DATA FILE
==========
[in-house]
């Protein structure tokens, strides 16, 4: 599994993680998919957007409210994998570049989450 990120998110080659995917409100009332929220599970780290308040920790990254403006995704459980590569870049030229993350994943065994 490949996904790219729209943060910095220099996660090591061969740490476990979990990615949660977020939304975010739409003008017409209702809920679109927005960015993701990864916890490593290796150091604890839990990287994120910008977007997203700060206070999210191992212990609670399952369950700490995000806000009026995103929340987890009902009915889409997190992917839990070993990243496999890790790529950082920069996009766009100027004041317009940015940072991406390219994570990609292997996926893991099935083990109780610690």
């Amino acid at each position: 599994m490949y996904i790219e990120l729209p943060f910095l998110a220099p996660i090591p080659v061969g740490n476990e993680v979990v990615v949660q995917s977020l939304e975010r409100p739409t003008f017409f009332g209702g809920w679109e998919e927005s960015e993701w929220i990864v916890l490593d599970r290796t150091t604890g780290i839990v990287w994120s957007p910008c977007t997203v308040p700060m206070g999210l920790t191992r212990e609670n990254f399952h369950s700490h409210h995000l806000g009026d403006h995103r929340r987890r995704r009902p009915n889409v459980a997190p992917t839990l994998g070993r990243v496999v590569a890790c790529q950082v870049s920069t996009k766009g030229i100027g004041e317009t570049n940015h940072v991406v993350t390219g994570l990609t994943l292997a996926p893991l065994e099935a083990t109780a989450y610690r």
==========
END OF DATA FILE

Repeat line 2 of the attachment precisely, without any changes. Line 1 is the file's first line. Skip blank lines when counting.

């Protein structure tokens, strides 16, 4: 599994993680998919957007409210994998570049989450 990120998110080659995917409100009332929220599970780290308040920790990254403006995704459980590569870049030229993350994943065994 490949996904790219729209943060910095220099996660090591061969740490476990979990990615949660977020939304975010739409003008017409209702809920679109927005960015993701990864916890490593290796150091604890839990990287994120910008977007997203700060206070999210191992212990609670399952369950700490995000806000009026995103929340987890009902009915889409997190992917839990070993990243496999890790790529950082920069996009766009100027004041317009940015940072991406390219994570990609292997996926893991099935083990109780610690």